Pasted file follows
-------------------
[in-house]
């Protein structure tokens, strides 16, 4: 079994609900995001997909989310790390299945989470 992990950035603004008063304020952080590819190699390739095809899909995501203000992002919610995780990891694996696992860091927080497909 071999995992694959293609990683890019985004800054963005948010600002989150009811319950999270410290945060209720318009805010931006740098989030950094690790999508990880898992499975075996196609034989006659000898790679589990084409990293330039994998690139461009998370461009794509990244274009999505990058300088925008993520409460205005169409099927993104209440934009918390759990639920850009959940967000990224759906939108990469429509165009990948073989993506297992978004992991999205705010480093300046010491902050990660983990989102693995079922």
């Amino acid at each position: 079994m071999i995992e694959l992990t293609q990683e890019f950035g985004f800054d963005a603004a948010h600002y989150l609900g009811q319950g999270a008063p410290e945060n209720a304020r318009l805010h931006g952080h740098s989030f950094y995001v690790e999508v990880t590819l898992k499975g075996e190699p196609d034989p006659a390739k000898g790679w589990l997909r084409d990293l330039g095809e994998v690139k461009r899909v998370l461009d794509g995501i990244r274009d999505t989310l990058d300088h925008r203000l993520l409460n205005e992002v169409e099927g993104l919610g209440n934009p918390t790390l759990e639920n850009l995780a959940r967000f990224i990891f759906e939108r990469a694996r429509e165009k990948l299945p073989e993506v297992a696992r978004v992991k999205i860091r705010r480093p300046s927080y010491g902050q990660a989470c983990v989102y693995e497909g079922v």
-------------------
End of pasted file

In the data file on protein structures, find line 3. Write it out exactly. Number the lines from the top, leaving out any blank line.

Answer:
């Amino acid at each position: 079994m071999i995992e694959l992990t293609q990683e890019f950035g985004f800054d963005a603004a948010h600002y989150l609900g009811q319950g999270a008063p410290e945060n209720a304020r318009l805010h931006g952080h740098s989030f950094y995001v690790e999508v990880t590819l898992k499975g075996e190699p196609d034989p006659a390739k000898g790679w589990l997909r084409d990293l330039g095809e994998v690139k461009r899909v998370l461009d794509g995501i990244r274009d999505t989310l990058d300088h925008r203000l993520l409460n205005e992002v169409e099927g993104l919610g209440n934009p918390t790390l759990e639920n850009l995780a959940r967000f990224i990891f759906e939108r990469a694996r429509e165009k990948l299945p073989e993506v297992a696992r978004v992991k999205i860091r705010r480093p300046s927080y010491g902050q990660a989470c983990v989102y693995e497909g079922v």